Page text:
Equipment for Discus Throw: What Do You Need?
BY JOSH DOUGLAS
Throwing a discus far requires strength, technique, and speed. However, practising proper technique will be the most beneficial to improving throwing performance. Other than technique, building strength and working on speed is also essential as you could have the most perfect technique in the world, but if you don't have the strength, the discus will not fly as far as you would like. Yes, gym work will help with power and speed, but if you're looking for a proper sport-specific workout, various types of equipment offer just that.
Every athlete is different when it comes to what equipment a discus thrower needs. The differences come from either their performance level or their experiences.
IS A DISCUS ALL YOU REALLY NEED FOR ATHLETICS EVENTS AND THROWS TRAINING?
Despite equipment being personalised, I do believe there is a minimum amount of equipment every aspiring discus thrower should have. This should include;
DISCUS IMPLEMENTS FOR BEGINNERS
Only some throwers starting out will have their own discus. Every competition will have some stadium implements you can use, and whilst that is beneficial when it comes to deciding on what discus to start with, you should eventually be looking at getting your own. The main reason you should have your own private discus is that you'll be used to throwing it and won't have hope that the competition you go to has some decent quality implements.
When I first picked up a discus, I didn't even know that there were throwing shoes for the sport and for a couple of months, I didn't have my own pair until my parents were sure I was going to stick to throwing. Like lifting shoes make lifting easier, throwing shoes makes throwing easier… I know… shocker! I would advise you to get some advice from your fellow athletes or even look online before you decide which brand to go for. Some shoes are more durable than others, some faster than others, but ultimately it is down to personal preferences.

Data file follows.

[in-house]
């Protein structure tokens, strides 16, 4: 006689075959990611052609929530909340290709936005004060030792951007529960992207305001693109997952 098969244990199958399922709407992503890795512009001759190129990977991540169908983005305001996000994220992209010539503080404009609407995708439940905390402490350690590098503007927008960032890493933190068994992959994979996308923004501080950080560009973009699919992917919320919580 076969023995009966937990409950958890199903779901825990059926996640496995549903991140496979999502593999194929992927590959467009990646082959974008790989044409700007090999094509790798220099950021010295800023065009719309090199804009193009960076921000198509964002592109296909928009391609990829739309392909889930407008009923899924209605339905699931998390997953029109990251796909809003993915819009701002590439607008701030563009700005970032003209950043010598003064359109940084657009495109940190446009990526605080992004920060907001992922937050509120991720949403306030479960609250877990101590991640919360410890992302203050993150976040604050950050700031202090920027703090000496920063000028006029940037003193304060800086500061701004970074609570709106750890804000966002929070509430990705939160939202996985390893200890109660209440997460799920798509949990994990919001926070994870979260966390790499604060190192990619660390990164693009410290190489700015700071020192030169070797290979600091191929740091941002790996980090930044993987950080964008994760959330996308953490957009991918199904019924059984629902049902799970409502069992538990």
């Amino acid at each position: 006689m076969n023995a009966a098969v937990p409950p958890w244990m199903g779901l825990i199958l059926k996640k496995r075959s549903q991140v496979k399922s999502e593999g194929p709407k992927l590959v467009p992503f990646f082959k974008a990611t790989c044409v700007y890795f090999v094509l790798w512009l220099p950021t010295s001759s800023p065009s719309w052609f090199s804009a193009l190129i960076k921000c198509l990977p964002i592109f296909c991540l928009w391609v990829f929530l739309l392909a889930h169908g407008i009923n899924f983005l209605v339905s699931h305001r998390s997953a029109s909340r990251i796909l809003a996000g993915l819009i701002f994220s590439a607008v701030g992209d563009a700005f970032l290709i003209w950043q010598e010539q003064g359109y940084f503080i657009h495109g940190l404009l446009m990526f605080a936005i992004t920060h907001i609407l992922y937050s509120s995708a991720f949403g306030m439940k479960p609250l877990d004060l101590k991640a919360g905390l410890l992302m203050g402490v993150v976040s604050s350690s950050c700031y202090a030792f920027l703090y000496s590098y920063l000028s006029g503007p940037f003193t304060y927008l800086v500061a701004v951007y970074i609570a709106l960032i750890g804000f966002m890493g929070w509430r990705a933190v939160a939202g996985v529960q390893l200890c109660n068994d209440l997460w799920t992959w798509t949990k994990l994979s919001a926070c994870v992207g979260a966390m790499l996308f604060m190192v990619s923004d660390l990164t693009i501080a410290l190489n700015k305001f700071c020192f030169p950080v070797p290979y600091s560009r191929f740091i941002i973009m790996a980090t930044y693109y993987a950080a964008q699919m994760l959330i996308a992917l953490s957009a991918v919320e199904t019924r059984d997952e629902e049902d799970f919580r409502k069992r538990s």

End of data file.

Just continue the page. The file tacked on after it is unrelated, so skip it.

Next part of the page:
Once you've got your bog standard pieces of athletics equipment and have had them for a while, it may be time to venture out to see what other types of equipment there are that may help you throw further. I subscribe to the narrative that throwing many different items will improve your throwing performance. Just throwing the discus itself will benefit you, but there are other types of equipment and training aids available that can facilitate different adaptations.
DISCUS TRAINING TOOLS
Other tools that may be used to enhance throwing performance include:
In terms of what equipment I have personally used, I have experimented with weighted discus, D-balls, bowling pins, kettlebells and, more recently, discus tools. My aim with this blog is to educate others on the different types of equipment available and how they can be used to improve performance.
An overweight discus is a discus that is heavier than the standard weight for the event. For men, the standard weight of a discus used in competition is 2 kilograms. For women, this weight is 1 kilogram. To help break this down, an overweight discus would be any discus that is heavier than the standard weights I have just referred to.
DOES WEIGHT MATTER IN DISCUS?
Overweight discs' are often used in training to help athletes build strength and improve their throwing technique.
In my experience, I have found that...
- With repeated exposure to overweight implements, the standard weight discus gradually feels lighter over time.
- The heavier discus helps to expose technical flaws within my own technique.
- Heavy implements can also help with learning the feeling of a good pull when releasing the discus. Thus when you drop down to your actual weight, you know what feeling you're looking for.
- Athletes should slowly increase the weight of the discus so as not to increase the chance of injury.
- I suggest not changing the way you were throwing in response to the heavier implement. This can almost make any strength gains redundant as you will only be strong in a technique you don't actually use.
- I have also found the overweight implement can also be used as a predictor of current performance. I suggest that per quarter kilo increase in weight, there is a 5-7 metre difference. If you throw 45m with the 2kg, you should be throwing between 38-40m with the 2.25kg.
D-BALLS FOR DISCUS THROWERS